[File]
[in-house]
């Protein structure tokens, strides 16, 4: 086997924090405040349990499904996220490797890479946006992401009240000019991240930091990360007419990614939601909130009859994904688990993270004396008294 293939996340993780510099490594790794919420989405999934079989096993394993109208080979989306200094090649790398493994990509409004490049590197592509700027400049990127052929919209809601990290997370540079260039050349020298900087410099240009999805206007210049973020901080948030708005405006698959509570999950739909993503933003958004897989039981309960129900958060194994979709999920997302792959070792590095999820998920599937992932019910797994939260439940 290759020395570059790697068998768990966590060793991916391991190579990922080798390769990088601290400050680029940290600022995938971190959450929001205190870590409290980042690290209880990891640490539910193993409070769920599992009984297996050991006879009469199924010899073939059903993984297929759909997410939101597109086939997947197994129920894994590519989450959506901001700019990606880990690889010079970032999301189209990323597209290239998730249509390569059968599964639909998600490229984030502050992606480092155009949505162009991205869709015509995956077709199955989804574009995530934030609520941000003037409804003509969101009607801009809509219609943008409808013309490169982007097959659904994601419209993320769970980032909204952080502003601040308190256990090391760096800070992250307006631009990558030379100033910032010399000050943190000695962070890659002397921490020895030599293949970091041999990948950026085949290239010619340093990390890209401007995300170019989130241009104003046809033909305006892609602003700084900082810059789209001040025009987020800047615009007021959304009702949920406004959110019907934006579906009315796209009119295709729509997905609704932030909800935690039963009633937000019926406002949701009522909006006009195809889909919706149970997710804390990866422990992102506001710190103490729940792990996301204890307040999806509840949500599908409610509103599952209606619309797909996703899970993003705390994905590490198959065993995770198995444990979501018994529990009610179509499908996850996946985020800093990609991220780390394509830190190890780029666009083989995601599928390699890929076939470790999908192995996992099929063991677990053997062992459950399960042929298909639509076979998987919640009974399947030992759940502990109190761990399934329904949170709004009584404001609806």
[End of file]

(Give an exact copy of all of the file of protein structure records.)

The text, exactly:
[in-house]
């Protein structure tokens, strides 16, 4: 086997924090405040349990499904996220490797890479946006992401009240000019991240930091990360007419990614939601909130009859994904688990993270004396008294 293939996340993780510099490594790794919420989405999934079989096993394993109208080979989306200094090649790398493994990509409004490049590197592509700027400049990127052929919209809601990290997370540079260039050349020298900087410099240009999805206007210049973020901080948030708005405006698959509570999950739909993503933003958004897989039981309960129900958060194994979709999920997302792959070792590095999820998920599937992932019910797994939260439940 290759020395570059790697068998768990966590060793991916391991190579990922080798390769990088601290400050680029940290600022995938971190959450929001205190870590409290980042690290209880990891640490539910193993409070769920599992009984297996050991006879009469199924010899073939059903993984297929759909997410939101597109086939997947197994129920894994590519989450959506901001700019990606880990690889010079970032999301189209990323597209290239998730249509390569059968599964639909998600490229984030502050992606480092155009949505162009991205869709015509995956077709199955989804574009995530934030609520941000003037409804003509969101009607801009809509219609943008409808013309490169982007097959659904994601419209993320769970980032909204952080502003601040308190256990090391760096800070992250307006631009990558030379100033910032010399000050943190000695962070890659002397921490020895030599293949970091041999990948950026085949290239010619340093990390890209401007995300170019989130241009104003046809033909305006892609602003700084900082810059789209001040025009987020800047615009007021959304009702949920406004959110019907934006579906009315796209009119295709729509997905609704932030909800935690039963009633937000019926406002949701009522909006006009195809889909919706149970997710804390990866422990992102506001710190103490729940792990996301204890307040999806509840949500599908409610509103599952209606619309797909996703899970993003705390994905590490198959065993995770198995444990979501018994529990009610179509499908996850996946985020800093990609991220780390394509830190190890780029666009083989995601599928390699890929076939470790999908192995996992099929063991677990053997062992459950399960042929298909639509076979998987919640009974399947030992759940502990109190761990399934329904949170709004009584404001609806």